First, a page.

Baphomet first appears in transcripts for the Inquisition of the Knights Templar. In 1307, by order of King Philip IV of France, the Knights Templar were arrested and tortured, and subsequently confessed to a variety of sins including sodomy, spitting on the cross, and worshipping idols that looked like everything from cats, to severed heads, to goat devils, to human skulls…you get the picture. For whatever reason, the idea that they worshipped a Goat Devil, or Baphomet, went down in history (which makes it true, right?). It’s interesting to note that these same confessions were tortured out of other groups of people that King Philip considered his enemies.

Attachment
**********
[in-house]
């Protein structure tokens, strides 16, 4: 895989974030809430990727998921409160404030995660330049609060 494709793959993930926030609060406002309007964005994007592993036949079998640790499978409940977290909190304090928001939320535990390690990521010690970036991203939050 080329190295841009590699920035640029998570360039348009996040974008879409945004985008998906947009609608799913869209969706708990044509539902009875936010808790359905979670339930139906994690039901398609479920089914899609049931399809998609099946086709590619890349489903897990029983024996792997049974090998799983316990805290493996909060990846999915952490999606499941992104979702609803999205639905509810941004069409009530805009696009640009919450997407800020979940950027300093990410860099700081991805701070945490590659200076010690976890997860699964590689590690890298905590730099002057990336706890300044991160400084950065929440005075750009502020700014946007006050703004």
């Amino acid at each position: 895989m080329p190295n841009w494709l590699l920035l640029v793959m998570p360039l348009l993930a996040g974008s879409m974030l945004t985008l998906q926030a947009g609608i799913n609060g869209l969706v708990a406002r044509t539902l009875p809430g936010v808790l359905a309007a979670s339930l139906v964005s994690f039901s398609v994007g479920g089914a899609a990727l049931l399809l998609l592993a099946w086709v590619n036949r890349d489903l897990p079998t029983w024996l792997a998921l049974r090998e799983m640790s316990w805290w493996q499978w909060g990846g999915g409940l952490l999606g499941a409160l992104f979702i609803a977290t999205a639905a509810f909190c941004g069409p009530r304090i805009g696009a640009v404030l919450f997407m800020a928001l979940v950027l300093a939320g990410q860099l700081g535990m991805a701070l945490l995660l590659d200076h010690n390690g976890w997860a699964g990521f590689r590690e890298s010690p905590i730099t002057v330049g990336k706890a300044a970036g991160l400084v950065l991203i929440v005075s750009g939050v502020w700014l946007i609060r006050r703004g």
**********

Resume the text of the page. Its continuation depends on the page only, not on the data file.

Since 1856, Baphomet has been associated with an illustration by Eliphas Levi, called “Sabbatic Goat.” Levi’s Baphomet embodies his notions of equilibrium held within the sum total of the universe. In other words, it symbolizes the equilibrium of opposites, such as male and female, good and evil, on and off, dark and light.
This particular version of Baphomet was drawn by Eliphas Levi in 1856. I recreated it using single strands of embroidery floss (including the satin and turkey work) on cream cotton. It is in an 8x10 inch, hand-painted, repurposed wooden frame.
Ready to ship within two business days.